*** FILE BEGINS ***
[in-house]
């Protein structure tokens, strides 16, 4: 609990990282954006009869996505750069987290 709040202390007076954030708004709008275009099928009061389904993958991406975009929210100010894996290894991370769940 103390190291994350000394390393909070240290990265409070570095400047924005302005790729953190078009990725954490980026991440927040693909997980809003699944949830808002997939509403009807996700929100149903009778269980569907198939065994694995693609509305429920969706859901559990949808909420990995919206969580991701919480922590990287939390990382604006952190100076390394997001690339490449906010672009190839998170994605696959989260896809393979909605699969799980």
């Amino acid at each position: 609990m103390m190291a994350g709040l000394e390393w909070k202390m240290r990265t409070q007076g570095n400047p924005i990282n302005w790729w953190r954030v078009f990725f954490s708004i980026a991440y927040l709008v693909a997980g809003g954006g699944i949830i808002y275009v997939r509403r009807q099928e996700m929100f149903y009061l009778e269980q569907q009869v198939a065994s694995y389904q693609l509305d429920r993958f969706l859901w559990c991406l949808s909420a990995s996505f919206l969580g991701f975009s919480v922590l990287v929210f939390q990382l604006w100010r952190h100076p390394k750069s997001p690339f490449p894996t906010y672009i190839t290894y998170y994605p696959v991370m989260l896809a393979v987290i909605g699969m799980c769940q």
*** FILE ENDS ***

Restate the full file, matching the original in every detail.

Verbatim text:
[in-house]
């Protein structure tokens, strides 16, 4: 609990990282954006009869996505750069987290 709040202390007076954030708004709008275009099928009061389904993958991406975009929210100010894996290894991370769940 103390190291994350000394390393909070240290990265409070570095400047924005302005790729953190078009990725954490980026991440927040693909997980809003699944949830808002997939509403009807996700929100149903009778269980569907198939065994694995693609509305429920969706859901559990949808909420990995919206969580991701919480922590990287939390990382604006952190100076390394997001690339490449906010672009190839998170994605696959989260896809393979909605699969799980």
């Amino acid at each position: 609990m103390m190291a994350g709040l000394e390393w909070k202390m240290r990265t409070q007076g570095n400047p924005i990282n302005w790729w953190r954030v078009f990725f954490s708004i980026a991440y927040l709008v693909a997980g809003g954006g699944i949830i808002y275009v997939r509403r009807q099928e996700m929100f149903y009061l009778e269980q569907q009869v198939a065994s694995y389904q693609l509305d429920r993958f969706l859901w559990c991406l949808s909420a990995s996505f919206l969580g991701f975009s919480v922590l990287v929210f939390q990382l604006w100010r952190h100076p390394k750069s997001p690339f490449p894996t906010y672009i190839t290894y998170y994605p696959v991370m989260l896809a393979v987290i909605g699969m799980c769940q």